• It makes the lender overlook your low credit score.
  • It gives you more purchasing power, especially when you are low on funds.

The PMI’s major drawback is that it is meant to protect the lender if you default on repaying the loan. It also increases your monthly mortgage payments, and in some cases, the closing costs too.

Hire a Good Realtor

When you are just starting on real estate investing, going in alone is a terrible idea as you barely know what is expected of you and what you should expect. A good realtor will not only help you locate a home that is in your price range and meets your needs, but they also will accompany you to view these homes. An example of a great realtor is The Kay-Grant Group, which specializes in the Greater Phoenix/Scottsdale area. 

During the entire process, these professionals are with you and will assist you in making a fair offer, shop for the best loans, and help you complete all the paperwork correctly. Your real estate agent will also help you navigate any problems you experience during the process.

Schedule for an Inspection

Even though the home you are about to purchase appears to be perfect, you cannot compromise on the need to have an expert do a home inspection of the property. The inspection should look into the safety, quality, and overall condition of the new home, pointing out any water and electrical concerns, mold, cracked foundation, and damaged roof. You can talk to the seller to make the repairs or negotiate for a discount on the selling price.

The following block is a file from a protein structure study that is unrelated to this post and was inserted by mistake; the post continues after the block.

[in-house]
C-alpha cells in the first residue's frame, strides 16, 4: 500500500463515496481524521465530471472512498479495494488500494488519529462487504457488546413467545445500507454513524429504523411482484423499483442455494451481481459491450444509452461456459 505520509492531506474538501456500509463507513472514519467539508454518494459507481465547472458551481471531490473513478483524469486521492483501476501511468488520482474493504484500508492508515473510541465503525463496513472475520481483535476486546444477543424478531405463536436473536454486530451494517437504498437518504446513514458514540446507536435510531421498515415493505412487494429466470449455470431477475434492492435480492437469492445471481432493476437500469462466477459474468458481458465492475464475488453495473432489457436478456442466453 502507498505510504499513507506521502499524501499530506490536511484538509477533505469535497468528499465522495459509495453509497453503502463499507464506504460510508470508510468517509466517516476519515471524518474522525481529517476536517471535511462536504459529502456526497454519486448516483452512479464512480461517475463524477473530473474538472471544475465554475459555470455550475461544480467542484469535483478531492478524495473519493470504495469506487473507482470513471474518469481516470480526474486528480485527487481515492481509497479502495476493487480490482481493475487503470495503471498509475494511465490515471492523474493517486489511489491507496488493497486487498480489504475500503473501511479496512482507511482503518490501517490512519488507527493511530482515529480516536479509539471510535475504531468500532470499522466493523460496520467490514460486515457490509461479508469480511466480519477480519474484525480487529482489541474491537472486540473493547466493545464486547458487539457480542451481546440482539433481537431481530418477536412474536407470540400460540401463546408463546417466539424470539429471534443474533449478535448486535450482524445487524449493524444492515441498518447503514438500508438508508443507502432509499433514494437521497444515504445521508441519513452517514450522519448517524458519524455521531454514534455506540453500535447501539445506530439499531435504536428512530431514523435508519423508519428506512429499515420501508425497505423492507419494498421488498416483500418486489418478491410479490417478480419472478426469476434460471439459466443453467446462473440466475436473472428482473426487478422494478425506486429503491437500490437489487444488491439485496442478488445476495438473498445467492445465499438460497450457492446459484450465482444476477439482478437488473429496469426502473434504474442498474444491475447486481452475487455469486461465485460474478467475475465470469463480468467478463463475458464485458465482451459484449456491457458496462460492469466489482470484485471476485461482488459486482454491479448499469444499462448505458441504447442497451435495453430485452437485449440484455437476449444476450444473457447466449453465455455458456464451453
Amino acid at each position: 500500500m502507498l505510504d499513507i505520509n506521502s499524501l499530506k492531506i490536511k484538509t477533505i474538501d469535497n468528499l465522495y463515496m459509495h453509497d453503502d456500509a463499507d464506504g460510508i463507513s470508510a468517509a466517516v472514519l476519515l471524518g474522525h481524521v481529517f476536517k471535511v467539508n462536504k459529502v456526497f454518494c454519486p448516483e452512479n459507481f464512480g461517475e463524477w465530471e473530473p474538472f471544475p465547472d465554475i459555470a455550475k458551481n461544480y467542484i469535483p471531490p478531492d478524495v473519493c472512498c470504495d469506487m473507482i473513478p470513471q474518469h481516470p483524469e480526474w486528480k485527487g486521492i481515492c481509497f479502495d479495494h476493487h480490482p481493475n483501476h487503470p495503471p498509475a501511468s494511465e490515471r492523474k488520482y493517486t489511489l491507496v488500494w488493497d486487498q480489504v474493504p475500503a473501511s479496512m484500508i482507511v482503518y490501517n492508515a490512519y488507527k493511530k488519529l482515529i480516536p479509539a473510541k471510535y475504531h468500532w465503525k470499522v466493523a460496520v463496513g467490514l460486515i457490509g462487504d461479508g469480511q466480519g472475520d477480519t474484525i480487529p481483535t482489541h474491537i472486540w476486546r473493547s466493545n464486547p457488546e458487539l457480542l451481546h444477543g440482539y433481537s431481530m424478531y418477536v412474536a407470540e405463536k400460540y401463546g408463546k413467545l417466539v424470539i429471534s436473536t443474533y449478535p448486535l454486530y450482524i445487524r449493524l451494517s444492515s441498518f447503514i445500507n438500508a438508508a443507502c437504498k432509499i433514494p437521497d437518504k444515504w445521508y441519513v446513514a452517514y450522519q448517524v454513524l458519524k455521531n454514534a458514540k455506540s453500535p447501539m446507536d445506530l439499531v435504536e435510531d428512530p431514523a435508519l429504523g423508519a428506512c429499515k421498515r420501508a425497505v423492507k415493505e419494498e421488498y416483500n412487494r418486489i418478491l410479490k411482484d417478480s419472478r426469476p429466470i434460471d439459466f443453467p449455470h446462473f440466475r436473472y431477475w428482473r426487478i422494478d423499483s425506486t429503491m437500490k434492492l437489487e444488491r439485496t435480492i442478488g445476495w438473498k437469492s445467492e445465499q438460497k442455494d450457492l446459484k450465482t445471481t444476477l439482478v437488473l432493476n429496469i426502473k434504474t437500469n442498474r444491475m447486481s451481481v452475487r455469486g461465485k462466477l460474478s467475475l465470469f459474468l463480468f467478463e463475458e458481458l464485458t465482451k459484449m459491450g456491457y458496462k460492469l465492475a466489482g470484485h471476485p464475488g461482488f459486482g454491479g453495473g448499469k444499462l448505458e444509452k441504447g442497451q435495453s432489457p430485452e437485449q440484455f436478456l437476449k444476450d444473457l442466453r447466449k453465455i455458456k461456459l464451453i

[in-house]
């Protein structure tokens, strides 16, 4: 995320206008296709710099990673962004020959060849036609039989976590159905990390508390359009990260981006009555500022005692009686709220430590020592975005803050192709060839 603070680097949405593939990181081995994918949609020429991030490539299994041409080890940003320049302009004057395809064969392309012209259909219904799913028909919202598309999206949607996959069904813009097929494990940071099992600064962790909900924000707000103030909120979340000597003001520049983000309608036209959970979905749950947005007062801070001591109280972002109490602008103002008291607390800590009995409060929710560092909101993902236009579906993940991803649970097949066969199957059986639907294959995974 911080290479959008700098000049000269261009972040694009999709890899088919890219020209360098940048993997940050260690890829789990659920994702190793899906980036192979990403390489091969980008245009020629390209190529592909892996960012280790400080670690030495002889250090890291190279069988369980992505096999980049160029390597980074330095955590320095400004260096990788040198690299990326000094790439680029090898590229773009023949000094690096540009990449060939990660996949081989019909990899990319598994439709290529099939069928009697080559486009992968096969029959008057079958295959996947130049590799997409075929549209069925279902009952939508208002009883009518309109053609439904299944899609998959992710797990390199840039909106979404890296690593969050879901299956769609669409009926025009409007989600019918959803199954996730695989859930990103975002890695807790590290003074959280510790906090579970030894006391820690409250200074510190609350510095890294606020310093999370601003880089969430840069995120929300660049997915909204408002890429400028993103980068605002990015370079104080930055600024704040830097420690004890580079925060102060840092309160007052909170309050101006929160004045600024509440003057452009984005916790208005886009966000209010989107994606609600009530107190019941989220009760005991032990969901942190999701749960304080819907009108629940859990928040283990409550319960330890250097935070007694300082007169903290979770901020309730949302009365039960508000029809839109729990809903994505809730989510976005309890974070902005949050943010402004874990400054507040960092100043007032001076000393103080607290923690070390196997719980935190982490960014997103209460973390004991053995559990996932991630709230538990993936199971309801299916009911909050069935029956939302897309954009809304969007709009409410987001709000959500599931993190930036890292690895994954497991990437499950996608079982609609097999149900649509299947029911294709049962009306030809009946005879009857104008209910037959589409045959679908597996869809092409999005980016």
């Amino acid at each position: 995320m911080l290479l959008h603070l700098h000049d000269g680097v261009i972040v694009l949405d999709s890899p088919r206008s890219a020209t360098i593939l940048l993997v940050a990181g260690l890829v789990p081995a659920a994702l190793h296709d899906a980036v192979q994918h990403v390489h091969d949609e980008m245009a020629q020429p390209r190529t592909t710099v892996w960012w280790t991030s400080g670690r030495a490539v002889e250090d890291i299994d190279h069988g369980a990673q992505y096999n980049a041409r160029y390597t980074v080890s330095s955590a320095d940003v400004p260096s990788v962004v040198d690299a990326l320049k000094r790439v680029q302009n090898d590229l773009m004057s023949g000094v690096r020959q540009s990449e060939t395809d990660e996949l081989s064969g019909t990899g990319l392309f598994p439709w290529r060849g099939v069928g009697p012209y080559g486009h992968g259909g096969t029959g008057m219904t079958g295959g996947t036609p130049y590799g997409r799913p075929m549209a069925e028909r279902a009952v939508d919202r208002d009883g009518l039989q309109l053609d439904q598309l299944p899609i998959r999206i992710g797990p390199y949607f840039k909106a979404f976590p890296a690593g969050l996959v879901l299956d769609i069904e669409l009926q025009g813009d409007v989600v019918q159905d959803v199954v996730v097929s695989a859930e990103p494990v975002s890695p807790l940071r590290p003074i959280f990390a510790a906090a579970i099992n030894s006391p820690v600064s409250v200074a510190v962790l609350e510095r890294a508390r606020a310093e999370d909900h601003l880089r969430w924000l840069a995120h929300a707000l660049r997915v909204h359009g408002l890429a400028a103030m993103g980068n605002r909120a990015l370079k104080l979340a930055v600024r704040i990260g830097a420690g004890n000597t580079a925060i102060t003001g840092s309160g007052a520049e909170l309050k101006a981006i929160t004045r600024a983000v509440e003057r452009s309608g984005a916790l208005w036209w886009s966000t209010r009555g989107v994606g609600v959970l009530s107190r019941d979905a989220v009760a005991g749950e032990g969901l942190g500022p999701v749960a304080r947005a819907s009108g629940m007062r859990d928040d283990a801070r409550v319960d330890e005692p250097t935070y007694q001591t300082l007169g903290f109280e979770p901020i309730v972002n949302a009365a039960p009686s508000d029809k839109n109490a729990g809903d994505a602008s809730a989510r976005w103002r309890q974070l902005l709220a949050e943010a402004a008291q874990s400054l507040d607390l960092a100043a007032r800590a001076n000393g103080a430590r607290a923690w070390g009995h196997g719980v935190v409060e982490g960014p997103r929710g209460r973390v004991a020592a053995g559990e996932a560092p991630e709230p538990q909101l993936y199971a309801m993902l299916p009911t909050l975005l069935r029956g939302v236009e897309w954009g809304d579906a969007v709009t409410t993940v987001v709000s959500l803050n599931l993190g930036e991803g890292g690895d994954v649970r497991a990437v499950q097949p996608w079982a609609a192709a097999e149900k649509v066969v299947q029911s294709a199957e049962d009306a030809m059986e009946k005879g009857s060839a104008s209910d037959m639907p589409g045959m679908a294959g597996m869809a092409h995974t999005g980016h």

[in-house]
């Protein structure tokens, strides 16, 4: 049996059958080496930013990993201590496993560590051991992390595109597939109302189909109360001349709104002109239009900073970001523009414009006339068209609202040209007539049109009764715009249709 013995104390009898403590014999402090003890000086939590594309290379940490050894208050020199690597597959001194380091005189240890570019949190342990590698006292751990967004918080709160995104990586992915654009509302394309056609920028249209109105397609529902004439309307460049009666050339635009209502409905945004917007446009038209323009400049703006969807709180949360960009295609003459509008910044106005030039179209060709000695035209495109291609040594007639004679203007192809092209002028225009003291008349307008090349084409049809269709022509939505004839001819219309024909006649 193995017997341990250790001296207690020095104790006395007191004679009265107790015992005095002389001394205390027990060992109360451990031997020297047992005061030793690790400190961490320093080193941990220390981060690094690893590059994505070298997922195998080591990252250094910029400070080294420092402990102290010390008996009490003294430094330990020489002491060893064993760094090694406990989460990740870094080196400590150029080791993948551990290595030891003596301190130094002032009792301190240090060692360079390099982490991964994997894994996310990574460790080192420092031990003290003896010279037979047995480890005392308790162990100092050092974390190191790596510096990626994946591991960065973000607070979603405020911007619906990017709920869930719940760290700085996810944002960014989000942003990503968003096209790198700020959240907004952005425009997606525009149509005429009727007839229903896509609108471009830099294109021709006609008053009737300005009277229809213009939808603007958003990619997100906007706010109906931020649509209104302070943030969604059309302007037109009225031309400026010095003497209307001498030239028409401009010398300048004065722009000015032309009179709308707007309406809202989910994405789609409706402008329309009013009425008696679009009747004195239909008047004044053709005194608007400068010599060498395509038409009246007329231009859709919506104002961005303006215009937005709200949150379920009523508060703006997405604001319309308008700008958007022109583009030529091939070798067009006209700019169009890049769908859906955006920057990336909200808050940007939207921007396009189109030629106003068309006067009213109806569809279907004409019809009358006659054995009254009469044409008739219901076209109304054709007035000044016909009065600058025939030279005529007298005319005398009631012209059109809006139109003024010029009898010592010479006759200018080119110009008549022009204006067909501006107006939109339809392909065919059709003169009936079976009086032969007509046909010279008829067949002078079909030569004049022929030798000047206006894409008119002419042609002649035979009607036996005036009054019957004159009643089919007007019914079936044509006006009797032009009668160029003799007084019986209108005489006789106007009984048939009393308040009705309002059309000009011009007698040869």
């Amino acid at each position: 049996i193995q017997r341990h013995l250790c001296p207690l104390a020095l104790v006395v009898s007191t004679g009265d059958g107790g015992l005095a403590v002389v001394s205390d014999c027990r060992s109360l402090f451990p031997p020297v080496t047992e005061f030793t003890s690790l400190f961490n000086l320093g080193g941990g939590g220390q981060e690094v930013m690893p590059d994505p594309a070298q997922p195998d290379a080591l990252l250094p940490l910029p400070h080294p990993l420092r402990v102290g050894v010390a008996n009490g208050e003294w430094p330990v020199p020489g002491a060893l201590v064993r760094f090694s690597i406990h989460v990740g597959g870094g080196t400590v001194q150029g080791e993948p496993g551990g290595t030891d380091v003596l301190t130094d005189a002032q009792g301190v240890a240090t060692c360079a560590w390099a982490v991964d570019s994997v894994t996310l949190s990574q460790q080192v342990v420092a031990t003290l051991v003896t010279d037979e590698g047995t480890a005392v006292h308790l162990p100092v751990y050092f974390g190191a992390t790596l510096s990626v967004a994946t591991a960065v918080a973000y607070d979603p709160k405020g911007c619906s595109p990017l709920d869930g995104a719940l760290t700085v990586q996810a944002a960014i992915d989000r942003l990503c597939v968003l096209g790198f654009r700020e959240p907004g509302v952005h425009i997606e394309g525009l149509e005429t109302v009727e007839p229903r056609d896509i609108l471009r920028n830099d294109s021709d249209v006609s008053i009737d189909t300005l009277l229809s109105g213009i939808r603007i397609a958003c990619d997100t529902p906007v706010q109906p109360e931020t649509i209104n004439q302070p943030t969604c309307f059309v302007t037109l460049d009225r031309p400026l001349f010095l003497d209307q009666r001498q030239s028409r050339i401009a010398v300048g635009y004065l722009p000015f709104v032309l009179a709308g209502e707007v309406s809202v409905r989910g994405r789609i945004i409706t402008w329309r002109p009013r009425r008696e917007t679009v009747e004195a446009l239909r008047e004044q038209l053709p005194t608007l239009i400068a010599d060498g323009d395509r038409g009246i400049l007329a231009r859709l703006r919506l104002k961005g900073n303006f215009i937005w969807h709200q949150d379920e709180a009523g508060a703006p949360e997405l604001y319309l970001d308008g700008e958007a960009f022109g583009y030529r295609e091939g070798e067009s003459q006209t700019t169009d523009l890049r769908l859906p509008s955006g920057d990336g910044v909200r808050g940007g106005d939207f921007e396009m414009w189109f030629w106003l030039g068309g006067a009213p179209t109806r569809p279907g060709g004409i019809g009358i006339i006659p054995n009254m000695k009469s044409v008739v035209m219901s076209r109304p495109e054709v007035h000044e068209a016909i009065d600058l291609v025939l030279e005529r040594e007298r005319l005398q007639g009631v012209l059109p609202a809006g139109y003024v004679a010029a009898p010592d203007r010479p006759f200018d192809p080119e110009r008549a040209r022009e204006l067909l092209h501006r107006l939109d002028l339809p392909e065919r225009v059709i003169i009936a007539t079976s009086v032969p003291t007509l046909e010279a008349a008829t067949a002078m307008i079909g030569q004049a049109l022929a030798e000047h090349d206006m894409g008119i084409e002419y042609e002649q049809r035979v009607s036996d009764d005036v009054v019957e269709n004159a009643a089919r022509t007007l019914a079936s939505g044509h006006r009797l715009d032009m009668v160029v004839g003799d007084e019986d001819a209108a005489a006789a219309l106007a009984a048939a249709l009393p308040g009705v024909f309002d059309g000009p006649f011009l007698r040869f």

Set a Realistic Budget

As you take out your first mortgage, do not forget that there is more to pay for than the mortgage. To navigate everything smoothly, you will need to know how much you make every year or month and allocate your expenses. It would help if you kept in mind property taxes, closing costs, utilities, and homeowner’s insurance. Also, leave enough for saving and set aside an emergency fund to cushion you from the unexpected expenses that come with homeownership.

Congratulations! You Can Close

If you follow this guide, then you are ready to sign on the dotted line and move into your first home. Remember that the more you learn about the process beforehand, the less complicated and stressful it will be, and the higher your chances of getting your dream home at a price you can afford.